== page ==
With their shortest title of any release to date, Los Campesinos! are making their grandest statement, Romance is Boring. The third studio album from Cardiff’s indie-popsters is set for release a couple of weeks before Valentine’s Day and finds this seven-piece at odds with love, or at least the physical act of it, and the world in general. Confrontational from the off-set -In Medias Res’ orders ‘Let’s look at you for a minute’, in a manner that only be taken as accusatory, over tinkering bells and violins, and it’s immediately obvious that there has been something of a mood change in the Los Campesinos!, em, camp.
An early official statement says the album is ‘about death and decay of the human body, sex, lost love, mental breakdown, football and, ultimately, that there probably isn’t a light at the end of the tunnel.’ Crikey, this coming from the band that brought us the jangly, joyous ‘You, Me, Dancing!’ defines the term paradigm shift.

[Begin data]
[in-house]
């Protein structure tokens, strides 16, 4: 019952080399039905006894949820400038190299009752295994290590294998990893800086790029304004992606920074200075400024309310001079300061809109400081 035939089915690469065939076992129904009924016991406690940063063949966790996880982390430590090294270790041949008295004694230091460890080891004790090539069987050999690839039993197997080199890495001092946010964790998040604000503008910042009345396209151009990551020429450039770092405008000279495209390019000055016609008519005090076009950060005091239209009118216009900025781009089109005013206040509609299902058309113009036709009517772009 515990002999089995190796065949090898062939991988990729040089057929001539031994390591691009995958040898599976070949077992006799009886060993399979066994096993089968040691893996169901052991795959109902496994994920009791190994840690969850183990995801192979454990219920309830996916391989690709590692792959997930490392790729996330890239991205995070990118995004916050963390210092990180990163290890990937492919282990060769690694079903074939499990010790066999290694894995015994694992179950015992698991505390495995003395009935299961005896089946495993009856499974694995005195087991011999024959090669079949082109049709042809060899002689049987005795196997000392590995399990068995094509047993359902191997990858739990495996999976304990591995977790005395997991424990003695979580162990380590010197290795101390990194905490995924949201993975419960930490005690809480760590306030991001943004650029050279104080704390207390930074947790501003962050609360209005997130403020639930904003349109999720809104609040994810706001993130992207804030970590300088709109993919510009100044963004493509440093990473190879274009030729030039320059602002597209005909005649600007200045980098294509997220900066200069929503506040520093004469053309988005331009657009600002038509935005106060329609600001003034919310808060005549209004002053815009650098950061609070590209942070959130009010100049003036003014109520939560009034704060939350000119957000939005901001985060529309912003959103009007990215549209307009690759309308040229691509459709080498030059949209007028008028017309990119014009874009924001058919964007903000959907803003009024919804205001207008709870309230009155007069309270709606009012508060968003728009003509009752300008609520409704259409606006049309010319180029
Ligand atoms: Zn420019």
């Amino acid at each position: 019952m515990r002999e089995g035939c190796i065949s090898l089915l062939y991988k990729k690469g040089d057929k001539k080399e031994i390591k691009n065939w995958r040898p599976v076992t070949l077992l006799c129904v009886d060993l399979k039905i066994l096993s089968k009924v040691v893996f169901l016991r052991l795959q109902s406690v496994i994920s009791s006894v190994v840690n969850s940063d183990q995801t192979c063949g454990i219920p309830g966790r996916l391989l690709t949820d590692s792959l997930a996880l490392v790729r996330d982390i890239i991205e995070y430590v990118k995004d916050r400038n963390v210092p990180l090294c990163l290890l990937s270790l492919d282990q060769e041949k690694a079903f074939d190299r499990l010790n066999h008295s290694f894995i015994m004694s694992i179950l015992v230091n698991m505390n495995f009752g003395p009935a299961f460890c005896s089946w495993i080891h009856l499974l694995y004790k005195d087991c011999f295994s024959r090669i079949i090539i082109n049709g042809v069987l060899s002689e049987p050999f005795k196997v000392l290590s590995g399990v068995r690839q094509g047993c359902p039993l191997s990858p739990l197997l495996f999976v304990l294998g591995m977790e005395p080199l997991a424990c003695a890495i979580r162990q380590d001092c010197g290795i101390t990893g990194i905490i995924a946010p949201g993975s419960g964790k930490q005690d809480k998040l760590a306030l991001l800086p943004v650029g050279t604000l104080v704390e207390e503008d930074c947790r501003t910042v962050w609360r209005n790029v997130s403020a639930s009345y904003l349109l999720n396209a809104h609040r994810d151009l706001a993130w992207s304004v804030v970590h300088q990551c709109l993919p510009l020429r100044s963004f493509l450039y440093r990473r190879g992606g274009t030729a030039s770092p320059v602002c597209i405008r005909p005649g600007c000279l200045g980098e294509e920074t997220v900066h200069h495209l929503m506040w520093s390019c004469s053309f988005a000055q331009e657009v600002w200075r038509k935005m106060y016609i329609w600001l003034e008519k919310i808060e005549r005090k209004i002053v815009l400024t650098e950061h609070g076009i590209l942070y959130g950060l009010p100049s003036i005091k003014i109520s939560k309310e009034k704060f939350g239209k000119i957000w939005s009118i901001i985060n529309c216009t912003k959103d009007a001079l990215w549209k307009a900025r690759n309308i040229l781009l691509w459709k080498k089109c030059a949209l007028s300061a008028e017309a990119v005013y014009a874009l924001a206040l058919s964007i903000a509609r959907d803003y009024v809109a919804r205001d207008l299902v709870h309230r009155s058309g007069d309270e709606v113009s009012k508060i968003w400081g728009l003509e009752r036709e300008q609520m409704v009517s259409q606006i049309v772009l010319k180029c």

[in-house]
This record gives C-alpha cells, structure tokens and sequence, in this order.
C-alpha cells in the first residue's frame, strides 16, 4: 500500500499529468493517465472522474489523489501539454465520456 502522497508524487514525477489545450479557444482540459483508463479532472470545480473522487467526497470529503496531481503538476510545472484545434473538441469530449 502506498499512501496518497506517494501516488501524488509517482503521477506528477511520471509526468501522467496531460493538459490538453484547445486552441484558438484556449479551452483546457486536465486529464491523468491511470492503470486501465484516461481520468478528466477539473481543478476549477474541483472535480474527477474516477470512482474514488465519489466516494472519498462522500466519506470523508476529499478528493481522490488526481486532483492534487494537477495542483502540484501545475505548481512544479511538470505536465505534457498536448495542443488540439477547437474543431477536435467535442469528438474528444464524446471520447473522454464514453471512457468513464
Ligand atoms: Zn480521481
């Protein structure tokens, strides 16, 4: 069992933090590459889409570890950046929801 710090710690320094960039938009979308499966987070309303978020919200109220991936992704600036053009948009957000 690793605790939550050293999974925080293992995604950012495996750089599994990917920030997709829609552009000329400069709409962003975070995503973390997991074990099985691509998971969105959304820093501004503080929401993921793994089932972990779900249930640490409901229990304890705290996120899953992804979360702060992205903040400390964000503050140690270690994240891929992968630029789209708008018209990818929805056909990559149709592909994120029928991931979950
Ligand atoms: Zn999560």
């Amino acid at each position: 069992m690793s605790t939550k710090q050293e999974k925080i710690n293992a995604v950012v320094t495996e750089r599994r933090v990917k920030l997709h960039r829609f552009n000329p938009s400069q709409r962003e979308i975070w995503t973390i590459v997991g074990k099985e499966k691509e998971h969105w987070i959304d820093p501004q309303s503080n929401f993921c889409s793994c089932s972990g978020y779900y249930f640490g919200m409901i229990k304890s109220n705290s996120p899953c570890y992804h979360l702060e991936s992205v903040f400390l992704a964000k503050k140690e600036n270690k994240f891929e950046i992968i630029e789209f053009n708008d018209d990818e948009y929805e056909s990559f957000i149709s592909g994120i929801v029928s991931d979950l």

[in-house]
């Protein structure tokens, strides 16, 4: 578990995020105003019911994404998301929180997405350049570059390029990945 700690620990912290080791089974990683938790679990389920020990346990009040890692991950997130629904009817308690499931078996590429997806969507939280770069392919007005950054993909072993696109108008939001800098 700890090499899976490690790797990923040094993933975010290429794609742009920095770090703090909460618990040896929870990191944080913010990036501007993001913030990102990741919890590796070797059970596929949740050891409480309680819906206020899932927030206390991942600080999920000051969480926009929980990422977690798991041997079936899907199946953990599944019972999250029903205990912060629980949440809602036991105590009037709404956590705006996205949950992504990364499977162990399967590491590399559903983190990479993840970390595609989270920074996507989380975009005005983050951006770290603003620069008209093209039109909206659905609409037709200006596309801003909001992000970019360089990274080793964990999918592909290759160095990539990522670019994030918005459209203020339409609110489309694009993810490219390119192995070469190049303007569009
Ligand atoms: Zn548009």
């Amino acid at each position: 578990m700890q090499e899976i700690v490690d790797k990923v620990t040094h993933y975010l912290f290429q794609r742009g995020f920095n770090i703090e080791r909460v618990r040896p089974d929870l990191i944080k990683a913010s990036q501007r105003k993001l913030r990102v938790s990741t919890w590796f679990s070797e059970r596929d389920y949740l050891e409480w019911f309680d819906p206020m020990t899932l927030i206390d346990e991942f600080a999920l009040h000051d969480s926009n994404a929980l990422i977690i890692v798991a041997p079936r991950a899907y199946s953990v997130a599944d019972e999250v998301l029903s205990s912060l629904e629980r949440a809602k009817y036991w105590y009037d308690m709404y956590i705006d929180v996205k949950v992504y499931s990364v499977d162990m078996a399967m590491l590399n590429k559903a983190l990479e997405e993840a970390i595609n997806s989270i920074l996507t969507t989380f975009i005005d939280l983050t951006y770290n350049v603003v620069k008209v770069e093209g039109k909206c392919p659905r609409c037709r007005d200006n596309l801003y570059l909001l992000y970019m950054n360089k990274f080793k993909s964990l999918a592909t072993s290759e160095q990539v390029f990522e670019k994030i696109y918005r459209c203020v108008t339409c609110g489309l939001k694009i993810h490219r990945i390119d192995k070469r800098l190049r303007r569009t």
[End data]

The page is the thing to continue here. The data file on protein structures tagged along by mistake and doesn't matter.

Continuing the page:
What’s also immediately obvious is that their sound has become something altogether more structured, more classic. With the exception of -There are Listed Buildings’, a danceable cheery fiesta with horns and elevating group vocals, or -Who Fell Asleep In’, a waltzing retro-pop ballad, -Romance is Boring’ is hard-hitting and direct.
The title track is a bouncy sing-along anthem, though the video below indicates an altogether darker meaning, that’s sure to be a live favourite. -Plan A’ is abrasive and deliberately cantankerous and, unless you’re in the same frame of mind, can be quite grating, job done.
But it’s album highlight -Straight in at 101′ with it’s punky indie-rock brilliance that seems to embody the LP’s ethos. Jumping from full band noise with taut chugging guitars to sparse pretty moments with quiet ‘oohing’. The song also highlights lead singer Gareth’s growing lyrical prowess; observational, sour, sarcastic and massively witty, with one chorus shedding some light on the lad’s frustration or angst. ‘We need more post-coital/and less post-rock/feels like the build-ups last forever/but you never touch my cock’. There’s no beating about the bush with this lad, or maybe there’s a little too much, depending on the perspective.
At times Romance is Boring feels like listening to a teenage tantrum, crabby, relentless and little tired, which really shouldn’t be the case for an album that barely clocks 45 minutes. If Los Campesinos! attended Hogwarts this would be their Half Blood Prince. Granted the septet have crafted some of their strongest tunes thus far but they seemed to have lost some of their ramshackle charm along the way.